Bone conduction hearing aid used for the treatment of hearing impairment associated with atresia, microtia, or auditory canal abnormalities.
Bone Conduction and Hearing
All humans hear sound through both bone-conducted transmission and air transmission through the eardrums. Generally, the bulk of sounds we hear is heard through our eardrums.
How Does Bone Conduction Hearing Work?
This modified unit eliminates the use of a headband. This hearing aid is a great alternative to those individuals who do not wish to go the surgical route. For those who choose to proceed with the surgical route, this hearing aid is routinely used until all stages of surgical intervention are completed.
This hearing aid requires the bone oscillator to attach to the mastoid area with double sided tape. The hearing aid may be hung off the ear opposite to the bone oscillator or clipped to the users clothing using an alligator clip.
One must take special care with this instrument especially where the cord attaches to the jack. The jack can be ripped from the hearing aid quite easily if the cord is yanked.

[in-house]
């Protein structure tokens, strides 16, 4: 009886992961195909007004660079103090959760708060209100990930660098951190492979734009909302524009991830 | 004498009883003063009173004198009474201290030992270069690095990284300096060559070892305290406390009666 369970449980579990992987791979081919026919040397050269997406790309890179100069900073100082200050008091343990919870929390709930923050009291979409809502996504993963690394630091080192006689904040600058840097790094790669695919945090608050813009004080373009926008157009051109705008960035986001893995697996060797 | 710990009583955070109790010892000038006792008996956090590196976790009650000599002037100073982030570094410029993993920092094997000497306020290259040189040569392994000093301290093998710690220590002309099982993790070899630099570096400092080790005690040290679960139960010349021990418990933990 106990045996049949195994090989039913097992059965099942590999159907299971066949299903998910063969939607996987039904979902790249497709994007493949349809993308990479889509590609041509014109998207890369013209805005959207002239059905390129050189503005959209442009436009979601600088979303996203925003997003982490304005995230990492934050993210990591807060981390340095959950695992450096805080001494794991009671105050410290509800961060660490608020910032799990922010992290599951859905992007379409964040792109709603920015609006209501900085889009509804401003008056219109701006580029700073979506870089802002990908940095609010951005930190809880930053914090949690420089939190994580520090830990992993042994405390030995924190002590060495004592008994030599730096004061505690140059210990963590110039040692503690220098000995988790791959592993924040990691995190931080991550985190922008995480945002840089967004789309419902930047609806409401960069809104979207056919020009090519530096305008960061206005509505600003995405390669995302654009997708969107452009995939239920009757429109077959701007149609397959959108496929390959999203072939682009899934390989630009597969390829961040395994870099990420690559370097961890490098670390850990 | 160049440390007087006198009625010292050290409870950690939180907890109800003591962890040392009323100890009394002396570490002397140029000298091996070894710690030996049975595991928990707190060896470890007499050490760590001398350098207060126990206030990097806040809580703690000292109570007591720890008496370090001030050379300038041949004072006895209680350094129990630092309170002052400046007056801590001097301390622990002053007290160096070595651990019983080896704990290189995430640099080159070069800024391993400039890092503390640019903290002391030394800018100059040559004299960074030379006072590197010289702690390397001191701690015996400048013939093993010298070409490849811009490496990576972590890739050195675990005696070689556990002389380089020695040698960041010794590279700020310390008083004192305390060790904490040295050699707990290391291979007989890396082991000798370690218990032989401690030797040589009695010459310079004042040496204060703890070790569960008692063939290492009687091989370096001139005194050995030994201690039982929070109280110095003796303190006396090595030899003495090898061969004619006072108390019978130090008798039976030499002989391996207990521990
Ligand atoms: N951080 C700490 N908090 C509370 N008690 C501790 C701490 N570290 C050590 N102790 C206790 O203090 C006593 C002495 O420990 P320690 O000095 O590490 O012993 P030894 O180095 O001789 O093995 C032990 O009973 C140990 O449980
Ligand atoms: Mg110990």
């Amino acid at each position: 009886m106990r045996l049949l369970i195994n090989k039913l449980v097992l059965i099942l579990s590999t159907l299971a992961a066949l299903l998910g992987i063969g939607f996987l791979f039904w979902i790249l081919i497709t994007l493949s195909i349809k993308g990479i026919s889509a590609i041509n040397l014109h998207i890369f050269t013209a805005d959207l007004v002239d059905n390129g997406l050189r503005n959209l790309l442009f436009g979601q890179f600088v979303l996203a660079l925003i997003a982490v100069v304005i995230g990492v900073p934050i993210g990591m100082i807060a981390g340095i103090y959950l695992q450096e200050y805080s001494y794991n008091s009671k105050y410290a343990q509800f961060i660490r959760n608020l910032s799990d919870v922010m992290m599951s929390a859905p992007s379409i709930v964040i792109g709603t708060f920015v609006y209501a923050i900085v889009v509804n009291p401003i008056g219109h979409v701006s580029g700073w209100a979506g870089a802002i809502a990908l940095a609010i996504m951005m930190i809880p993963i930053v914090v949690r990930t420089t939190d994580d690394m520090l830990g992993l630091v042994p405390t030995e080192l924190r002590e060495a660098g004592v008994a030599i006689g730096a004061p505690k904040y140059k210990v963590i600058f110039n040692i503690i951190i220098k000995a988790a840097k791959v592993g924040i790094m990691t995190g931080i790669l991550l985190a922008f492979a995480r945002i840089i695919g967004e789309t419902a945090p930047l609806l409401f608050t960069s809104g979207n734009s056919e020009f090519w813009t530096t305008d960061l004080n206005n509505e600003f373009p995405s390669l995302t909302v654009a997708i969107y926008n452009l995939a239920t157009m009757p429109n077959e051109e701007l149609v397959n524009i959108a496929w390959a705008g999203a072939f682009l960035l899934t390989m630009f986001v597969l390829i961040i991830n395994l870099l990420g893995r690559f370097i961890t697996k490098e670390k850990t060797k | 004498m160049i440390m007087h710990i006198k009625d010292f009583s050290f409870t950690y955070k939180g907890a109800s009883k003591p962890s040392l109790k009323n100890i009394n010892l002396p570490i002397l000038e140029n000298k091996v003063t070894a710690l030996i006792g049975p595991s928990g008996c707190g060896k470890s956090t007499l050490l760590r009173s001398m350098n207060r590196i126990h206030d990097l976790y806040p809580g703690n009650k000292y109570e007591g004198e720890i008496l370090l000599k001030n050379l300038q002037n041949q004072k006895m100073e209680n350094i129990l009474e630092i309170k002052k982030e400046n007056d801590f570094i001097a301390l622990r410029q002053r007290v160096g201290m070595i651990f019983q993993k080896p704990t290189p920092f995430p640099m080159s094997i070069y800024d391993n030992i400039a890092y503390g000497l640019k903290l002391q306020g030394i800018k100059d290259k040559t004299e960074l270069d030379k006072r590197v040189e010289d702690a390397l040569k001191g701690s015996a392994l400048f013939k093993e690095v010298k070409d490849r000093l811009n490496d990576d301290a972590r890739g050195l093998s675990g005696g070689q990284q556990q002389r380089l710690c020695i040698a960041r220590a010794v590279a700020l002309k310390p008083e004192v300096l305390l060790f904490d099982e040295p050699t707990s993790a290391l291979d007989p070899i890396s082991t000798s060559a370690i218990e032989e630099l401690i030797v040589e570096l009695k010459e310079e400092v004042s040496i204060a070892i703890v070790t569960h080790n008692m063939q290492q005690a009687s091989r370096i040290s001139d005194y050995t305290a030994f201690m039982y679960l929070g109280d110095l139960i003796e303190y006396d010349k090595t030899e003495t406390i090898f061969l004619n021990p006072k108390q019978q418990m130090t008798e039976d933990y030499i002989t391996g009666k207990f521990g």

Benefits of Bone Conduction Hearing Devices:
Bone conduction hearing aids are most appropriate for those suffering from conductive hearing and/or mixed hearing losses. They are also ideal for those experiencing hearing loss in one ear (single-sided deafness). If you have mixed hearing loss and have trouble wearing conventional In the Ear(ITE) or Behind the Ear(BTE) air conduction hearing aids, you may find bone conduction hearing aids work well.
Hearing amplification is offered without the need to have an ear mould or hearing aid inserted into the ear canal.
Very comfortable in comparison to a standard/conventional hearing aid.
The bone conduction hearing device reduces risk of infection in the ear canal.
Some bone conduction hearing devices are compatible with smartphones, which means they can be used to monitor and control certain features.
Compatible with Assistive Listening Technologies such as telecoils, FM systems, and neck loops.
The majority of conductive hearing loss cases stem from eardrum damage. Because bone conduction does not rely on the eardrums for hearing, people with hearing trouble would be able to hear properly again with bone conduction, as long as their cochlea is in a healthy and working state.
A bone conduction hearing aid is one component for managing and improving your hearing. When you make a decision to obtain a bone conduction hearing aid, it is highly recommended that it be used as part of a general therapy program. Our specialized audiologist will work with you to design an appropriate therapy program to help your brain understand the new method in which information will be transmitted by the device.